The reality is that these are all roles that require very different skill sets, thought processes and levels of responsiveness. The IT members best at developing stellar IT strategy are probably not the best fit for troubleshooting day-to-day issues.
IT requires a team approach to be effective and create real ROI. But the reality of IT depends on the size of the company.
- Small businesses (under 50 users) can find the cost of even one full-time “IT superhero” to be unrealistic. They’re faced with two options: Add “IT” to the responsibilities of the most technically proficient person on staff (which is ineffective at best and potentially disastrous) or outsource IT completely. IT outsourcing is usually far more successful than setting up a non-IT person to fail in his or her role.
- Mid-sized business (approximately 50–250 users) are the most likely to have that mythical in-house IT superhero. But relying on one (or even two) IT staffer who holds the technological health and safety of your entire company in their hands is risky. And a full-time hire isn't always the most economical route to securing on-call IT, particularly when you add things like training, benefits, hiring costs, retaining costs and the inevitable cost of building in-house processes and technology onto the cost of salary.
- Larger businesses (over 250 users) often build out multifaceted IT teams with breadth and depth of skill sets and expertise. However, even the best internal IT team will always have limitations. They still run the risk of being so caught up in the day to day of IT that they can’t step back and commandeer new initiatives, and they’ll likely lack the expertise necessary to successfully identify and implement new capabilities.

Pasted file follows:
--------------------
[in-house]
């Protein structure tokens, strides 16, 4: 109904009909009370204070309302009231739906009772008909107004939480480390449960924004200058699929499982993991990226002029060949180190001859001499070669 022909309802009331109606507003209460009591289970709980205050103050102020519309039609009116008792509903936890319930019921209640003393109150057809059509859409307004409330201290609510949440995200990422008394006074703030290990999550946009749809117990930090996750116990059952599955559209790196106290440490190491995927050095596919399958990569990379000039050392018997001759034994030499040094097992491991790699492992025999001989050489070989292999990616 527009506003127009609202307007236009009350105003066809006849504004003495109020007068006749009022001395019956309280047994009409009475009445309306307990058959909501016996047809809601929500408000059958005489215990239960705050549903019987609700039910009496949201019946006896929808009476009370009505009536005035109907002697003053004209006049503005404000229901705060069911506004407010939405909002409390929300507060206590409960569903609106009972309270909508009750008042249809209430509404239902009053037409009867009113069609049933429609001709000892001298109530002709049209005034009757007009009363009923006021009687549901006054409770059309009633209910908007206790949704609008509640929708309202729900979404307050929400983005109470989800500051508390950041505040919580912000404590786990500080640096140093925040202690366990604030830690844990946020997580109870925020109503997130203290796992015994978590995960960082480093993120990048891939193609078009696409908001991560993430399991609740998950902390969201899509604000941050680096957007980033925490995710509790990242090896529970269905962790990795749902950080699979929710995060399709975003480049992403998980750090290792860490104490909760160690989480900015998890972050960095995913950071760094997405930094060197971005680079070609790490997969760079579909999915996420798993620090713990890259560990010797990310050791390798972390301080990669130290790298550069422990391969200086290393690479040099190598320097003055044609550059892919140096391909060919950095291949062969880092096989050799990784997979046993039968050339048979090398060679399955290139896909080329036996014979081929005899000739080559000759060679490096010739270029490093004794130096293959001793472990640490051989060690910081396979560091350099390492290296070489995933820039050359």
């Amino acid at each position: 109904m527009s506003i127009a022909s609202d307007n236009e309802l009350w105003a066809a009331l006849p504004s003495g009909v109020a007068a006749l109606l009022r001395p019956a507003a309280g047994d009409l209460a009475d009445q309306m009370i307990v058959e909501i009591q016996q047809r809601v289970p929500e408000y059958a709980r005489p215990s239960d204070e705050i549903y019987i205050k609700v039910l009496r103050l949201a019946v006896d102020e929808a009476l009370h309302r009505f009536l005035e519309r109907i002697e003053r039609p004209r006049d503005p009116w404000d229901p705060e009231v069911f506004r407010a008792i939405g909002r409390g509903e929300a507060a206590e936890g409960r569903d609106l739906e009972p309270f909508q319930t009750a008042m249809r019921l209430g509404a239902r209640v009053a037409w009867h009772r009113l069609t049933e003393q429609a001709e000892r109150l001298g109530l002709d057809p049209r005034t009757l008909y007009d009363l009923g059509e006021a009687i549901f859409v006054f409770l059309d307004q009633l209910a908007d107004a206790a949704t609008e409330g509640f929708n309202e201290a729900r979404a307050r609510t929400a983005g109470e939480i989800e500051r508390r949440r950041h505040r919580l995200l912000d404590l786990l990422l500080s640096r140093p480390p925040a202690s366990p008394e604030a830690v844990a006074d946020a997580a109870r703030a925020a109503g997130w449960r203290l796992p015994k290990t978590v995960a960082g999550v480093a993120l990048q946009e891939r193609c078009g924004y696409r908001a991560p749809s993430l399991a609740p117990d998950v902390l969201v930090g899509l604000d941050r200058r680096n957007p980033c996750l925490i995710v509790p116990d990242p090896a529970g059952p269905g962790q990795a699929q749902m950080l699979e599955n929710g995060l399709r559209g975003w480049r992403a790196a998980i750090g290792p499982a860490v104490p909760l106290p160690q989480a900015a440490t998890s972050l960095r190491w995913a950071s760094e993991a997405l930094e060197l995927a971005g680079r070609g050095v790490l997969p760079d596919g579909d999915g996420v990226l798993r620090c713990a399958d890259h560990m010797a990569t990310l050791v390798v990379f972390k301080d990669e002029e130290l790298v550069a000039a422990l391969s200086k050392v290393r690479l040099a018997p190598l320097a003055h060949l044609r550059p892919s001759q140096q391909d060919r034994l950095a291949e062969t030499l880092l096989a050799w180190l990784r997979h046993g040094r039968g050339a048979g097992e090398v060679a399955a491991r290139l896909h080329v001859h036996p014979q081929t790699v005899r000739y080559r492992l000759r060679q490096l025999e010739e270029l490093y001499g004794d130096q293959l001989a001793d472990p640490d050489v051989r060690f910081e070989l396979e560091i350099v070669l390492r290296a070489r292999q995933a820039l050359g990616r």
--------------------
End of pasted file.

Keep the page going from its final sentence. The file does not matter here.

All types of companies, with any size IT team – from zero people to 50 – can benefit from partnering with an outsourced IT partner that has a range of expertise across every area of IT.
The Benefits of Outsourcing IT Functions
The worst mistake you can make with your IT is to think, “I’ve already got someone, and they’re loyal and inexpensive.”
Unfortunately, you won’t realize that your IT isn't functioning at its best until you're blindsided by a major issue, like data loss or a major system outage that lasts hours or days affecting your team’s ability to sell and provide service for your customers. Worst case scenario, you’re hit with a very costly and embarrassing cybersecurity incident that threatens your reputation and puts you at risk for a huge liability.
Given how technology is central to the success of any business today, setting unrealistic expectations for your IT team will eventually lead to IT failures that impede your company’s profitable growth. Take the time to secure the right type of outside IT support before your reliance on a mythical IT superhero leads to disaster.
Schedule a meeting today to discuss how you can avoid these common pitfalls.
To explore your IT outsourcing options and consider which one might work best for your company, read “The 4 Types of Information Technology Partners Explained – Know Your Choices in 2019.”